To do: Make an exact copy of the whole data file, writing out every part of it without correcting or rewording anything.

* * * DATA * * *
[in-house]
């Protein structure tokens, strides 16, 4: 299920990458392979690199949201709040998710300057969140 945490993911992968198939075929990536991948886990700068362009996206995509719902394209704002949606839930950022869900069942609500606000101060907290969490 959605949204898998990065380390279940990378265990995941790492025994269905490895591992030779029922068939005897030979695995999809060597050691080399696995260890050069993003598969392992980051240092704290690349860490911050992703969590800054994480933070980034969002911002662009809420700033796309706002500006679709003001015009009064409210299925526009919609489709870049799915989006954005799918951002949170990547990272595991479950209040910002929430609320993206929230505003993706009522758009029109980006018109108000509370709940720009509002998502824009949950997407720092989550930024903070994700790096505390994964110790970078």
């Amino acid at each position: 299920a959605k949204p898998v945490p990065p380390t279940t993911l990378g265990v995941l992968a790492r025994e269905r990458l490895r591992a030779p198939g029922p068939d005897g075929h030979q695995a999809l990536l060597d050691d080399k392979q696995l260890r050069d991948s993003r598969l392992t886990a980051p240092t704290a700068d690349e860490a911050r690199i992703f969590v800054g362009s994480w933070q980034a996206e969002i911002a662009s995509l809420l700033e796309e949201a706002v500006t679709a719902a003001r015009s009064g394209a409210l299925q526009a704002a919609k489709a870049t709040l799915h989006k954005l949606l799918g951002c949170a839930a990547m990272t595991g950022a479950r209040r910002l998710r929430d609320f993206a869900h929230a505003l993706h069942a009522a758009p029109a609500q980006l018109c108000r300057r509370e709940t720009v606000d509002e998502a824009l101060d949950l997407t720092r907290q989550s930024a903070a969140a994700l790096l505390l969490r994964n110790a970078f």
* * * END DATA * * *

[in-house]
């Protein structure tokens, strides 16, 4: 299920990458392979690199949201709040998710300057969140 945490993911992968198939075929990536991948886990700068362009996206995509719902394209704002949606839930950022869900069942609500606000101060907290969490 959605949204898998990065380390279940990378265990995941790492025994269905490895591992030779029922068939005897030979695995999809060597050691080399696995260890050069993003598969392992980051240092704290690349860490911050992703969590800054994480933070980034969002911002662009809420700033796309706002500006679709003001015009009064409210299925526009919609489709870049799915989006954005799918951002949170990547990272595991479950209040910002929430609320993206929230505003993706009522758009029109980006018109108000509370709940720009509002998502824009949950997407720092989550930024903070994700790096505390994964110790970078």
């Amino acid at each position: 299920a959605k949204p898998v945490p990065p380390t279940t993911l990378g265990v995941l992968a790492r025994e269905r990458l490895r591992a030779p198939g029922p068939d005897g075929h030979q695995a999809l990536l060597d050691d080399k392979q696995l260890r050069d991948s993003r598969l392992t886990a980051p240092t704290a700068d690349e860490a911050r690199i992703f969590v800054g362009s994480w933070q980034a996206e969002i911002a662009s995509l809420l700033e796309e949201a706002v500006t679709a719902a003001r015009s009064g394209a409210l299925q526009a704002a919609k489709a870049t709040l799915h989006k954005l949606l799918g951002c949170a839930a990547m990272t595991g950022a479950r209040r910002l998710r929430d609320f993206a869900h929230a505003l993706h069942a009522a758009p029109a609500q980006l018109c108000r300057r509370e709940t720009v606000d509002e998502a824009l101060d949950l997407t720092r907290q989550s930024a903070a969140a994700l790096l505390l969490r994964n110790a970078f």